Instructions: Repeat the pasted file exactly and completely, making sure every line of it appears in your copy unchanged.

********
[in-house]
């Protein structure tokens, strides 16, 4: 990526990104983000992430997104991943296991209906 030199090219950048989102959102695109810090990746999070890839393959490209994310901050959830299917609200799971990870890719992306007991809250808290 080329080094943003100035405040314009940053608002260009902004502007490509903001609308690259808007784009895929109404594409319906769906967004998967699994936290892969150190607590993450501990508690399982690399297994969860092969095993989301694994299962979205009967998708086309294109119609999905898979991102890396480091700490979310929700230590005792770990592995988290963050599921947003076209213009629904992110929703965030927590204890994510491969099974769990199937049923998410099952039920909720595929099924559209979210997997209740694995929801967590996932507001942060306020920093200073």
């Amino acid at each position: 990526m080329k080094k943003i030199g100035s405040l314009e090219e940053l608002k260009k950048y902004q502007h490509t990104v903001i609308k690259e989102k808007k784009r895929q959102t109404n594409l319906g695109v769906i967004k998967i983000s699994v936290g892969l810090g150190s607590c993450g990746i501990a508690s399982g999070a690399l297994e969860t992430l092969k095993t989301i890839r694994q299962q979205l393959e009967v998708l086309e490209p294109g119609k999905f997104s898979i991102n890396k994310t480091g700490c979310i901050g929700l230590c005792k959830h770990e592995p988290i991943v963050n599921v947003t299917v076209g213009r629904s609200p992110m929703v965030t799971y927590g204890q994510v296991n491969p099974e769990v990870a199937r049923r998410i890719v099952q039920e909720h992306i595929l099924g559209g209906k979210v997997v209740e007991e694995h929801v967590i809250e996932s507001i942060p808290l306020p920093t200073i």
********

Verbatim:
[in-house]
């Protein structure tokens, strides 16, 4: 990526990104983000992430997104991943296991209906 030199090219950048989102959102695109810090990746999070890839393959490209994310901050959830299917609200799971990870890719992306007991809250808290 080329080094943003100035405040314009940053608002260009902004502007490509903001609308690259808007784009895929109404594409319906769906967004998967699994936290892969150190607590993450501990508690399982690399297994969860092969095993989301694994299962979205009967998708086309294109119609999905898979991102890396480091700490979310929700230590005792770990592995988290963050599921947003076209213009629904992110929703965030927590204890994510491969099974769990199937049923998410099952039920909720595929099924559209979210997997209740694995929801967590996932507001942060306020920093200073």
């Amino acid at each position: 990526m080329k080094k943003i030199g100035s405040l314009e090219e940053l608002k260009k950048y902004q502007h490509t990104v903001i609308k690259e989102k808007k784009r895929q959102t109404n594409l319906g695109v769906i967004k998967i983000s699994v936290g892969l810090g150190s607590c993450g990746i501990a508690s399982g999070a690399l297994e969860t992430l092969k095993t989301i890839r694994q299962q979205l393959e009967v998708l086309e490209p294109g119609k999905f997104s898979i991102n890396k994310t480091g700490c979310i901050g929700l230590c005792k959830h770990e592995p988290i991943v963050n599921v947003t299917v076209g213009r629904s609200p992110m929703v965030t799971y927590g204890q994510v296991n491969p099974e769990v990870a199937r049923r998410i890719v099952q039920e909720h992306i595929l099924g559209g209906k979210v997997v209740e007991e694995h929801v967590i809250e996932s507001i942060p808290l306020p920093t200073i």